370
UNIT 2
Covering, Support, and Movement of the Body
10
MUSCLE GALLERY
Table 10.15
Muscles of the Leg: Movements of the Ankle and Toes
(Figures 10.22 to 10.24)
MUSCLE
DESCRIPTION
ORIGIN (O) AND
INSERTION (I)
ACTION
NERVE
SUPPLY
PART I: MUSCLES
OF THE ANTERIOR
COMPARTMENT
(Figures 10.22 and 10.23)
All muscles of the anterior compartment dorsiflex the ankle and have a common innervation, the deep fibular
nerve. Paralysis of the anterior muscle group causes
foot drop
, which requires that the leg be lifted unusually
high during walking to prevent tripping over one’s toes. One cause of “shin splints,” also called anterior
compartment syndrome, is painful inflammation of the anterior compartment muscles.
Tibialis anterior
(tib
0
e-a
9
lis)
(
tibial
5
tibia;
anterior
5
toward the front)
Superficial muscle of
anterior leg; laterally
parallels sharp anterior
margin of tibia
O—lateral condyle and
upper 2/3 of tibial shaft;
interosseous membrane
I—by tendon into
inferior surface of medial
cuneiform and first
metatarsal bone
Prime mover of
dorsiflexion
; inverts foot;
helps support medial
longitudinal arch of foot
Deep fibular nerve
(L
4
and L
5
)
Extensor digitorum longus
(
extensor
5
increases angle
at a joint;
digit
5
finger or
toe;
longus
5
long)
Unipennate muscle on
anterolateral surface of leg;
lateral to tibialis anterior
muscle
O—lateral condyle of
tibia; proximal 3/4 of
fibula; interosseous
membrane
I—middle and distal
phalanges of toes 2–5 via
extensor expansion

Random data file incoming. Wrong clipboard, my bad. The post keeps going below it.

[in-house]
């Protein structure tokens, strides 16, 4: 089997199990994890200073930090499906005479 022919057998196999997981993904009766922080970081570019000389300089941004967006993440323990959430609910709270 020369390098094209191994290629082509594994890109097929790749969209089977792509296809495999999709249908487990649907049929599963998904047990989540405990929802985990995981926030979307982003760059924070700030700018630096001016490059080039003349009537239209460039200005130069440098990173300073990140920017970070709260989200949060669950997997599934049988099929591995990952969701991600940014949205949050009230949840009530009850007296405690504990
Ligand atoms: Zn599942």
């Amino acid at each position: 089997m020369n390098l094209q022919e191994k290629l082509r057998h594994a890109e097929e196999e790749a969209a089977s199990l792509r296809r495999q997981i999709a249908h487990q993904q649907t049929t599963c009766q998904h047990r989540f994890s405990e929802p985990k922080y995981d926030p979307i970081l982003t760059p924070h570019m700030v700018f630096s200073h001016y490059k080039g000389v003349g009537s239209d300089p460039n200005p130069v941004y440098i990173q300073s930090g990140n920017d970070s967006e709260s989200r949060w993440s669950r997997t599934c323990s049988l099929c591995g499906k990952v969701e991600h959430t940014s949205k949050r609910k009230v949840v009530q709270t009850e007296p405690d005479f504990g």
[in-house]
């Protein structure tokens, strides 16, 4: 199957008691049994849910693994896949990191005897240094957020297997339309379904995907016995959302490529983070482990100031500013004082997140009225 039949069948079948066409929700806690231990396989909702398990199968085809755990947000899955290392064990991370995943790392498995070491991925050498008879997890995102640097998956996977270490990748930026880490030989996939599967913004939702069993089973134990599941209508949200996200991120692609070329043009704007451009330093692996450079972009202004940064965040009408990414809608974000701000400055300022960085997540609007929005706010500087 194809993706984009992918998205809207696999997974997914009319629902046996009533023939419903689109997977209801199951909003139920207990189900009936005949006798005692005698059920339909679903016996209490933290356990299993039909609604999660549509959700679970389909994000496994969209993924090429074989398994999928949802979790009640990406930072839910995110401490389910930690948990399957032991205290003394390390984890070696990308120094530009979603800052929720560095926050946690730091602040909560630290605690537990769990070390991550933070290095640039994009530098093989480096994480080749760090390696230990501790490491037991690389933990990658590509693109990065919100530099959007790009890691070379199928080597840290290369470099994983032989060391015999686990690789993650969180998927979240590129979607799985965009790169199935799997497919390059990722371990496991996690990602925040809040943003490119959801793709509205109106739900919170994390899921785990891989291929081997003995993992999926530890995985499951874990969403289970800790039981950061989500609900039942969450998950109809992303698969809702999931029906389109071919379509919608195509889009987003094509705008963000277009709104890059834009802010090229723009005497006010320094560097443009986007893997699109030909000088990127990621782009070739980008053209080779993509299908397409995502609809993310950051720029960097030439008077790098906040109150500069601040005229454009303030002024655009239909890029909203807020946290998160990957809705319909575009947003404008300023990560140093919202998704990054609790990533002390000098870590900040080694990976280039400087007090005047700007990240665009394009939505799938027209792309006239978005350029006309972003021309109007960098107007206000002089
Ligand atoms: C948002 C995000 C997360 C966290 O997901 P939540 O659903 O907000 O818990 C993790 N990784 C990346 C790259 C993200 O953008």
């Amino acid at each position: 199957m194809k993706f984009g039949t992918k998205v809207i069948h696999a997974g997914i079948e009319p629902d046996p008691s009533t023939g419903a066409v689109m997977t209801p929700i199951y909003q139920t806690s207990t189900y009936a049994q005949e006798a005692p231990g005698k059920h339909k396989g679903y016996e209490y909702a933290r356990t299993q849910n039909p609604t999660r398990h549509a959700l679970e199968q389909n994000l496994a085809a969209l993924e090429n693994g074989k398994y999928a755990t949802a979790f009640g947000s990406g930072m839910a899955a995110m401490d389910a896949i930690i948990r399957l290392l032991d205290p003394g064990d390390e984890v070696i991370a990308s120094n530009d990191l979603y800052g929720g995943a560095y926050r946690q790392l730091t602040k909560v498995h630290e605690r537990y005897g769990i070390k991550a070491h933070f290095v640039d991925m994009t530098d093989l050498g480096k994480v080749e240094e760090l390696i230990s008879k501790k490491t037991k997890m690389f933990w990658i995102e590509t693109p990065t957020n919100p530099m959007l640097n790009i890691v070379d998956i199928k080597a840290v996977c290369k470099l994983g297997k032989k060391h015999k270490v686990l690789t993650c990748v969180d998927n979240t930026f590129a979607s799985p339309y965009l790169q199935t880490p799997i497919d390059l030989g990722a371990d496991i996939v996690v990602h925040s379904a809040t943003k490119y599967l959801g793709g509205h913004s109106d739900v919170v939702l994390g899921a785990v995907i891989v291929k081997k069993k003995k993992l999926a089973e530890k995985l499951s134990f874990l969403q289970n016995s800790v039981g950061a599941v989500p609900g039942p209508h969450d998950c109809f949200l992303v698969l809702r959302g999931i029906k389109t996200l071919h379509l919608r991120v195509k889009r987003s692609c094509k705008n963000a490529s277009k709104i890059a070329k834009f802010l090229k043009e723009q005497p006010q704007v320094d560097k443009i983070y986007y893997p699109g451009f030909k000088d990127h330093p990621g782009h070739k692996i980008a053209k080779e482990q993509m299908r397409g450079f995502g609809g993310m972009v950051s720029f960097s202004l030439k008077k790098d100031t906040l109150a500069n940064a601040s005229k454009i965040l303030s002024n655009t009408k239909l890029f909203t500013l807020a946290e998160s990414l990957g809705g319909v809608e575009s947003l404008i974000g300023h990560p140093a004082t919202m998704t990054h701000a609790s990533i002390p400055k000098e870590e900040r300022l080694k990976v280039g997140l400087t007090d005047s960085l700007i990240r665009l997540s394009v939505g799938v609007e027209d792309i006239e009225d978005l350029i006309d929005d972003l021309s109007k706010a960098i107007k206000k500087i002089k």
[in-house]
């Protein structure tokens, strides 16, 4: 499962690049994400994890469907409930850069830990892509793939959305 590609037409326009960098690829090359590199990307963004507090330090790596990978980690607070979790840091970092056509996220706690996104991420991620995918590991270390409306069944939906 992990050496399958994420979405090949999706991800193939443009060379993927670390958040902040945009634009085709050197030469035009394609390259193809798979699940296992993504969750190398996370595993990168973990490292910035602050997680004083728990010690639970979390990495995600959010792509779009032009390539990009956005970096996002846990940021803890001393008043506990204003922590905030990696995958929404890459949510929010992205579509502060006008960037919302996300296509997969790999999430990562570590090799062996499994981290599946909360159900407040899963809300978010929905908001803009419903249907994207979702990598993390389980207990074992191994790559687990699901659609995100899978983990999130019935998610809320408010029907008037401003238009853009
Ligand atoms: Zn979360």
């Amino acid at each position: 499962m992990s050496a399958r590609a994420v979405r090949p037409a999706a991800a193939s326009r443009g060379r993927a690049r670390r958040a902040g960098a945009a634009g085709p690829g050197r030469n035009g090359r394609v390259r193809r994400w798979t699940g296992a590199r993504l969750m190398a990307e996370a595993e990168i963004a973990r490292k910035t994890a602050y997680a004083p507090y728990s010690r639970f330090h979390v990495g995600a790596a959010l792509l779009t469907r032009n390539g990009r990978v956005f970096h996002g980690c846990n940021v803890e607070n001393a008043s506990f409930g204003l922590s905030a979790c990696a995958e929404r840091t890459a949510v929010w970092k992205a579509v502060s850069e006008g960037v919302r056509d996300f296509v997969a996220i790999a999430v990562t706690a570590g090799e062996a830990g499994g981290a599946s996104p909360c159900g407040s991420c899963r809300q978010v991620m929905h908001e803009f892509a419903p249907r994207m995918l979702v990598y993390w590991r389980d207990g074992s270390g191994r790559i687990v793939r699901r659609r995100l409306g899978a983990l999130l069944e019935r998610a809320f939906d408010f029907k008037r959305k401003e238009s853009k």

Prime mover of toe
extension
(acts mainly
at metatarsophalangeal
joints); dorsiflexes foot
Deep fibular nerve
(L
5
and S
1
)
Fibularis (peroneus) tertius
(fib-u-lar
9
ris ter
9
shus)
(fibular
5
fibula;
tertius
5
third)
Small muscle; usually
continuous and fused with
distal part of extensor
digitorum longus; not
always present
O—distal anterior
surface of fibula and
interosseous membrane
I—tendon inserts
on dorsum of fifth
metatarsal
Dorsiflexes and everts
foot
Deep fibular nerve
(L
5
and S
1
)
Extensor hallucis longus
(hal
9
yu-kis)
(hallux
5
great toe)
Deep to extensor digitorum
longus and tibialis anterior;
narrow origin
O—anteromedial fibula
shaft and interosseous
membrane
I—tendon inserts on
distal phalanx of great
toe
Extends great toe
;
dorsiflexes foot
Deep fibular nerve
(L
5
and S
1
)
The deep fascia of the leg is continuous with the fascia lata that
ensheathes the thigh. Like a snug “knee sock” beneath the skin,
the leg fascia binds the leg muscles tightly, preventing excessive
muscle swelling during exercise and aiding venous return. Its
inward extensions segregate the leg muscles into
anterior
,
lateral
,
and
posterior compartments
(see Figure 10.26b), each with its own
nerve and blood supply. Distally the leg fascia thickens to form
the
flexor
,
extensor
, and
fibular
(or peroneal)
retinacula
, “ankle
brackets” that hold the tendons in place where they run to the
foot (Figures 10.22a, 10.23a).
The various muscles of the leg promote movements at the ankle
joint (dorsiflex and plantar flex), at the intertarsal joints (invert
and evert the foot), and/or at the toes (flex and extend). Muscles
in the
anterior extensor compartment of the leg
are primarily
toe extensors and ankle dorsiflexors. Although dorsiflexion is
not a powerful movement, it is important in preventing the toes
from dragging during walking. Lateral compartment muscles
are the
fibular
, formerly
peroneal
(
peron
5
fibula),
muscles
that
plantar flex and evert the foot. Muscles of the
posterior flexor
compartment
primarily plantar flex the foot and flex the toes
(Figure 10.24b–d). Plantar flexion is the most powerful movement
of the ankle (and foot) because it lifts the entire weight of our
body. It is essential for standing on tiptoe and provides the forward
thrust when walking and running. The
popliteus muscle
, which
crosses the knee, has a unique function. It “unlocks” the extended
knee in preparation for flexion (Figure 10.24b, f).
We consider the tiny intrinsic muscles of the sole of the foot
(lumbricals, interossei, and others) in Table 10.16.
Table 10.17 (Part II) summarizes the actions of the muscles in
this table.
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